Take the 2-minute tour ×
Stack Overflow is a question and answer site for professional and enthusiast programmers. It's 100% free, no registration required.

I have this code which calls a function test() on body onload

<body onLoad="test();">

The Test function has 2 more functions drawLayers() ,StopAll().

function test() {

  function drawLayers() {
   timers = [];
        timers.push(setTimeout(drawMoon,800));
       timers.push(setTimeout(drawCircle1,2300));
        timers.push(setTimeout(drawCircle2,2700));
    timers.push(setTimeout(drawCircle3,3100));
        timers.push(setTimeout(drawCircle4,3500));
        timers.push(setTimeout(drawCircle5,3900));
        timers.push(setTimeout(drawtext2,4300));
        timers.push(setTimeout(drawtext,4700));
        timers.push(setTimeout(drawtext3,5100));
        timers.push(setTimeout(drawtext4,5500));
        timers.push(setTimeout(drawtext5,5900));
        timers.push(setTimeout(drawtext6,6300));
        timers.push(setTimeout(drawtext7,6700));
        timers.push(setTimeout(drawtext8,7100));
        timers.push(setTimeout(drawtext9,7500));
        timers.push(setTimeout(drawtext10,7900));



    }

 function StopAll() {
     alert('fsdfsdf');
        for (var i = 0; i < timers.length; i++)
             window.clearTimeout(timers[i]);
    }
}

What i want to do is Call the StopAL() function on click of a button, the html code looks like below

<a href="javascript:void(0);" onClick="StopAll();">

Its throwing error, "StopAll is not defined"

How do i call the StopALL() function?

share|improve this question

6 Answers 6

The scope of those nested functions is restricted to the test function only. You cannot invoke them from the outside. If you need to do that you could externalize it from the test function.

share|improve this answer

This is a 'closure' problem. The function StopAll is within the scope of the test function, and therefore is undefined in the global scope in which you are trying to call it.

Closures are a tricky subject to grasp initially. There's a good explanation here: How do JavaScript closures work?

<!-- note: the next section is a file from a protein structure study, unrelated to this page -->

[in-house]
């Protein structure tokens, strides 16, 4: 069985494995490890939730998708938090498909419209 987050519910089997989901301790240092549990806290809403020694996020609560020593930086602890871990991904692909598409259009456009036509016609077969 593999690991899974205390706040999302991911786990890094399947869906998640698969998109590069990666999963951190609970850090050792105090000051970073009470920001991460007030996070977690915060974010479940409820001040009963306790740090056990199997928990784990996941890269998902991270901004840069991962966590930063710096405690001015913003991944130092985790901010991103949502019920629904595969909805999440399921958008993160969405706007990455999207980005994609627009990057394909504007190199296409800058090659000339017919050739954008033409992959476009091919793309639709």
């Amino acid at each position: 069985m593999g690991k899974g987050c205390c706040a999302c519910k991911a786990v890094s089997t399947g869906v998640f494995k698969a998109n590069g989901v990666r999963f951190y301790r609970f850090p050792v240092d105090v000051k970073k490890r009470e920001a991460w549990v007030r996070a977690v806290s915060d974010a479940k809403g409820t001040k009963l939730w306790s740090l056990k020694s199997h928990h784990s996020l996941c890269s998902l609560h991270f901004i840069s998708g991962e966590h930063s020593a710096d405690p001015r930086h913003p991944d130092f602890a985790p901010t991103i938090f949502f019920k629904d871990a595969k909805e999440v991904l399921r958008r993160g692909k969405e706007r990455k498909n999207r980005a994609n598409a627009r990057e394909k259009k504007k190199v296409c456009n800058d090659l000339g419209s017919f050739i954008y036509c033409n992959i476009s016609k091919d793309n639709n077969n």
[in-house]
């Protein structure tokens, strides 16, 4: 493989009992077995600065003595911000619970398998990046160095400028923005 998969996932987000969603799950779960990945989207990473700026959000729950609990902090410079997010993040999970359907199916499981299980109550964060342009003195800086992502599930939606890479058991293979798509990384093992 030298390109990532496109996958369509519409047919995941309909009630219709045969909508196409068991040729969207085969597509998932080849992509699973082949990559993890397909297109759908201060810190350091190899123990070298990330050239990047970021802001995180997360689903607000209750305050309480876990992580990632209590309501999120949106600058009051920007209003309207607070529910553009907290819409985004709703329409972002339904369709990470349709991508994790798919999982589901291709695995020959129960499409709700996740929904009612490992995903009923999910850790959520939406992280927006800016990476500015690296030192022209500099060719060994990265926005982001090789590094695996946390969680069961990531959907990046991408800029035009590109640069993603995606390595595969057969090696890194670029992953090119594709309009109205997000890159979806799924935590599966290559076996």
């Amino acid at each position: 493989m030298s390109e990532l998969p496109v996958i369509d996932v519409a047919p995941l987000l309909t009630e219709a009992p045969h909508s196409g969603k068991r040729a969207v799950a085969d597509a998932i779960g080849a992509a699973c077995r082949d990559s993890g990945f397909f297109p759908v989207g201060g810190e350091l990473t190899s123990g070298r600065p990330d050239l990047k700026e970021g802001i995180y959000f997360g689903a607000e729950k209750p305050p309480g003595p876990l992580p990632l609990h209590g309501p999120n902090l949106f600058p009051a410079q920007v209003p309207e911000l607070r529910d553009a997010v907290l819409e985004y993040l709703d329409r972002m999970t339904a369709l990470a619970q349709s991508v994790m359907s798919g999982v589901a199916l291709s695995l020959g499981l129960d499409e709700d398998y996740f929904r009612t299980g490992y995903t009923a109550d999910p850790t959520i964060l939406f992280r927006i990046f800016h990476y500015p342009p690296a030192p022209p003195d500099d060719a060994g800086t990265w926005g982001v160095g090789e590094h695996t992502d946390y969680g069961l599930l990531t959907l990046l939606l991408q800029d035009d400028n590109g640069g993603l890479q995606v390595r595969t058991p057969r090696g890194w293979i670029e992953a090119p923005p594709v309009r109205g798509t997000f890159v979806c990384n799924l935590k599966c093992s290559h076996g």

(by the way StopAll should really be called stopAll because capitalised functions are generally reserved for use with the new keyword.)

share|improve this answer
test = function (){

  this.drawLayers = function() {
        this.timers = [];
        this.timers.push(setTimeout(drawMoon,800));       
    }

  this.StopAll = function() {
       alert('fsdfsdf');
        var t = timers.length
        for (var i = 0; i < t; i++)
             window.clearTimeout(this.timers[i]);
    }
}

 var testObj =  new test();
 testObj.StopAll()
share|improve this answer
2  
You should add a description to your answer, rather than just posting code. –  Kyle Trauberman Oct 11 '12 at 5:01
(function test($) {
  function drawLayers() {  
  }
  //expose this to outside world ,public function
  $.StopAll = function() {
    alert('fsdfsdf');
  }
})(window);

StopAll();
share|improve this answer

You'd better not use html attributes to bind event handler, you can do the same with the following code:

    window.onload = function(){
      document.getElementById("myLink").onclick = function(){
        StopAll();    
      }    
    }


  // Your functions

This way you'll ensure your dom is loaded and ready to call event handlers.

share|improve this answer

You can move the function StopAll() outside the test function and call it as specified. If suppose you need to access that function even in the test(), you can do like this

function test() {

.....
drawLayers();
StopAll() ;

}

function StopAll() {
     alert('fsdfsdf');
        for (var i = 0; i < timers.length; i++)
             window.clearTimeout(timers[i]);
    }

Declaration of function can be given outside and called any where you want

share|improve this answer

Your Answer

 
discard

By posting your answer, you agree to the privacy policy and terms of service.

Not the answer you're looking for? Browse other questions tagged or ask your own question.